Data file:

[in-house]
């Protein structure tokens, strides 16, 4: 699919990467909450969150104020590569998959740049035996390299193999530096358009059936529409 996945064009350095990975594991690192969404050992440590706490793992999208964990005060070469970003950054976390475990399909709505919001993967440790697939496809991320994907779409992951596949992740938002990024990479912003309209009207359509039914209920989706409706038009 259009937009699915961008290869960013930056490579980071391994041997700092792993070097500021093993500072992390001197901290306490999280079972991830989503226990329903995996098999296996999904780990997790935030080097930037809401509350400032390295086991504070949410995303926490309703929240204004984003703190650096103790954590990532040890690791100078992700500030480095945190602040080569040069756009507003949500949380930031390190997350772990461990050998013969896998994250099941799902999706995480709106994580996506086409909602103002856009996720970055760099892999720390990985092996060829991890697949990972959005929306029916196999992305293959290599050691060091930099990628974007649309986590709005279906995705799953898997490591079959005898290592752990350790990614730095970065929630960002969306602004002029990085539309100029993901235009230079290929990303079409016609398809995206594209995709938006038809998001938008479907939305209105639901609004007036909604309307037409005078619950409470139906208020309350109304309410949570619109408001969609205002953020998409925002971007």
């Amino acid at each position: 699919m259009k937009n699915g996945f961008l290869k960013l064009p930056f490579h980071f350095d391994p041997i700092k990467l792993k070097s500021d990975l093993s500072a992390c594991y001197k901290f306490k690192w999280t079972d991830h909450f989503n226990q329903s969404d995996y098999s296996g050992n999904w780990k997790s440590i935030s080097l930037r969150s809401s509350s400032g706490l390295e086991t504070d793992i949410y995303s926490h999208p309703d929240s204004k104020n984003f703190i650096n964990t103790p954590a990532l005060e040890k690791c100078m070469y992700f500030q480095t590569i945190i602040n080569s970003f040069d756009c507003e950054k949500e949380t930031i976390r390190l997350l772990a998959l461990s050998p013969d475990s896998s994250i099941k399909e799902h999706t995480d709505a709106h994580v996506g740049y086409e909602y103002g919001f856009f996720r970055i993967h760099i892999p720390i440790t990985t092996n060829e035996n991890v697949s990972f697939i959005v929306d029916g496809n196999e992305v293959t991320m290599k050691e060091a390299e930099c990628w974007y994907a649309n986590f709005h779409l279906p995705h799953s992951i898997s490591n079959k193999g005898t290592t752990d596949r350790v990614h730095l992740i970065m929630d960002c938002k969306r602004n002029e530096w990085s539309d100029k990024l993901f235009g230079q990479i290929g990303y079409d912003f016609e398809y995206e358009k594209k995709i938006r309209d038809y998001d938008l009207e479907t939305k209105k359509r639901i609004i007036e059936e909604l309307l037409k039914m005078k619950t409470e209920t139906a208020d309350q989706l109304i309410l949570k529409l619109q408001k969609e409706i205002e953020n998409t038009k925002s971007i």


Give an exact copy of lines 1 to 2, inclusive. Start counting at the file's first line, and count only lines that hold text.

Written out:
[in-house]
């Protein structure tokens, strides 16, 4: 699919990467909450969150104020590569998959740049035996390299193999530096358009059936529409 996945064009350095990975594991690192969404050992440590706490793992999208964990005060070469970003950054976390475990399909709505919001993967440790697939496809991320994907779409992951596949992740938002990024990479912003309209009207359509039914209920989706409706038009 259009937009699915961008290869960013930056490579980071391994041997700092792993070097500021093993500072992390001197901290306490999280079972991830989503226990329903995996098999296996999904780990997790935030080097930037809401509350400032390295086991504070949410995303926490309703929240204004984003703190650096103790954590990532040890690791100078992700500030480095945190602040080569040069756009507003949500949380930031390190997350772990461990050998013969896998994250099941799902999706995480709106994580996506086409909602103002856009996720970055760099892999720390990985092996060829991890697949990972959005929306029916196999992305293959290599050691060091930099990628974007649309986590709005279906995705799953898997490591079959005898290592752990350790990614730095970065929630960002969306602004002029990085539309100029993901235009230079290929990303079409016609398809995206594209995709938006038809998001938008479907939305209105639901609004007036909604309307037409005078619950409470139906208020309350109304309410949570619109408001969609205002953020998409925002971007």